The Republicans were infuriated that after only a decade since the Civil War, the party of rebellion might claim the Presidency. Unthinkable!
The bottom line was that IF the Republicans could demand a recount in those four states, and IF they could “un-finagle” and “re-finagle” in their own behalf, and IF they could claim the electoral votes for ALL FOUR questioned states, they could claim the election victory. That was a lot of IFs. It remained iffy for months. Nobody really knew who the next President would be.
Ballots were re-counted. A special committee was named: five Congressmen, five Senators and five Supreme Court Justices (8 Republicans, 7 Democrats) to investigate the suspected finagling.
And, as only politicians can do, ALL FOUR of those suspect states were determined along party lines to have their electoral votes line up in the Hayes column. The final decision was made only two or three days before the Inauguration! And, as one might expect, there were a lot of people who were unhappy with the decision.
General Grant’s Final Decision
President Ulysses S. Grant had truly enjoyed his eight year residence in the White House. The recent election, however, was troublesome, and he, for all intents and purposes, sat it out. He did not participate in the campaign, and instead focused on his personal plans for a trip around the world, which would last the better part of two years.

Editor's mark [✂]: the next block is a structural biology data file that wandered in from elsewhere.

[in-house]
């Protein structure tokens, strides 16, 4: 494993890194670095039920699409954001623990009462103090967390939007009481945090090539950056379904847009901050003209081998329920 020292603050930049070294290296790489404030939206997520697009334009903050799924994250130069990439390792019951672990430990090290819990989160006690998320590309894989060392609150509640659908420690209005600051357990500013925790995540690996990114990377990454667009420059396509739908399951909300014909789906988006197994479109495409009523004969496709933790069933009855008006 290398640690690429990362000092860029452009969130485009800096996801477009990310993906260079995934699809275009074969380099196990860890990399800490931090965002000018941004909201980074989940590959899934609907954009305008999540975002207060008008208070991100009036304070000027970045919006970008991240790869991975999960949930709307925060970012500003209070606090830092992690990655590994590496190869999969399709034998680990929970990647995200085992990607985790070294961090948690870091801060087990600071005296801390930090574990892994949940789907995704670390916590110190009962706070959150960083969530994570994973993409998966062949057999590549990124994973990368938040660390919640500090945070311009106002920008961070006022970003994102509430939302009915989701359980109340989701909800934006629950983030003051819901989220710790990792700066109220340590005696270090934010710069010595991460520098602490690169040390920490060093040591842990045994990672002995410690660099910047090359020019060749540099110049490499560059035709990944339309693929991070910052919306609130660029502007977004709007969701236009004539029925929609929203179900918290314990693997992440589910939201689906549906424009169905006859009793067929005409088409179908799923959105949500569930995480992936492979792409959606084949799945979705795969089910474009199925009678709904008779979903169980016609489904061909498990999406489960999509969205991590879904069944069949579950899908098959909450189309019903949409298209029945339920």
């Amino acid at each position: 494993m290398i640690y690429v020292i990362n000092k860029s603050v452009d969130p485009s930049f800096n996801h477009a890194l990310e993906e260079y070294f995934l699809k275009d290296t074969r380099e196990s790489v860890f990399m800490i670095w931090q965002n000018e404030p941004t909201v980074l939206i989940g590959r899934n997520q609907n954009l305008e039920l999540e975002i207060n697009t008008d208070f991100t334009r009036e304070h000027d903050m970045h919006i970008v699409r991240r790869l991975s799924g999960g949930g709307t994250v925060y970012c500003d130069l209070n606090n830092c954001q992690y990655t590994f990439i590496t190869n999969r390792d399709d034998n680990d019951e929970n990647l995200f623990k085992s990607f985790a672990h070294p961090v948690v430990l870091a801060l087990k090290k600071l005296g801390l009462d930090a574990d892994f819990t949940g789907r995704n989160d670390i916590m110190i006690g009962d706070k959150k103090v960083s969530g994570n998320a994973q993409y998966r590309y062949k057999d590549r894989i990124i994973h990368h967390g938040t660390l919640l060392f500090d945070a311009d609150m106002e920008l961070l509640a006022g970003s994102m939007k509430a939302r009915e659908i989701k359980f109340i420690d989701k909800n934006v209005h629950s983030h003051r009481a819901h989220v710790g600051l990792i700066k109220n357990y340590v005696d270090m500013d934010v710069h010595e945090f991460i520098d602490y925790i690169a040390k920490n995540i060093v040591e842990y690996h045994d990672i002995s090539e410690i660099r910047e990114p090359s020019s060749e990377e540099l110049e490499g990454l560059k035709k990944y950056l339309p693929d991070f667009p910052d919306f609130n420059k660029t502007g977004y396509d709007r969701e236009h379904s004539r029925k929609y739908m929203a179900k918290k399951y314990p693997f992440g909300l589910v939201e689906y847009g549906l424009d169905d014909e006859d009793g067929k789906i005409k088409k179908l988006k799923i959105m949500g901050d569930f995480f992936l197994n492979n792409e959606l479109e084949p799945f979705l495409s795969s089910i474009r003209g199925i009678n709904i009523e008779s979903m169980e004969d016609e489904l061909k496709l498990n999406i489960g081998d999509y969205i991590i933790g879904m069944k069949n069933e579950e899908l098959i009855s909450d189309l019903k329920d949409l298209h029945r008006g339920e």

Concerned that the dissonance in the country might seriously impact the Inauguration proceedings, the President had arranged for extra security, soldiers and whatever means could be taken for preventative measures. In addition, it so happened that March 4, 1877, the day Constitutionally assigned for the Inauguration, fell on a Sunday. In deference to the Sabbath, the Inauguration would not take place until Monday, March 5.
Meanwhile, the President and First Lady hosted an elegant dinner party on Saturday night, March 3, their technically-last-day in the White House. Congressmen and Cabinet members and Court Justices and assorted other notable were invited for a big “farewell” bash. President-elect Hayes and his wife were included.
As the guests were gathering that evening, Grant asked Hayes to join him for a few minutes in the Blue Room. He also asked a few congressmen, and Chief Justice Morrison Waite to join him as well. Then, to insure against confusion that might result in having the United States without a duly inaugurated President – even for a day – he asked the Chief Justice to administer the Presidential Oath to Hayes a day early to insure continuity.
The witnesses were unimpeachable, but it was not made public at the time. Sunday, March 4, came and went with no disturbances. On Monday, March 5, ex-President Grant escorted incoming President Hayes to the Senate chamber where he formally re-took the oath of office.
Nobody was the wiser about the premature-oath until afterwards.
Rehnquist, William – Centennial Crisis – Alfred Knopf, 1974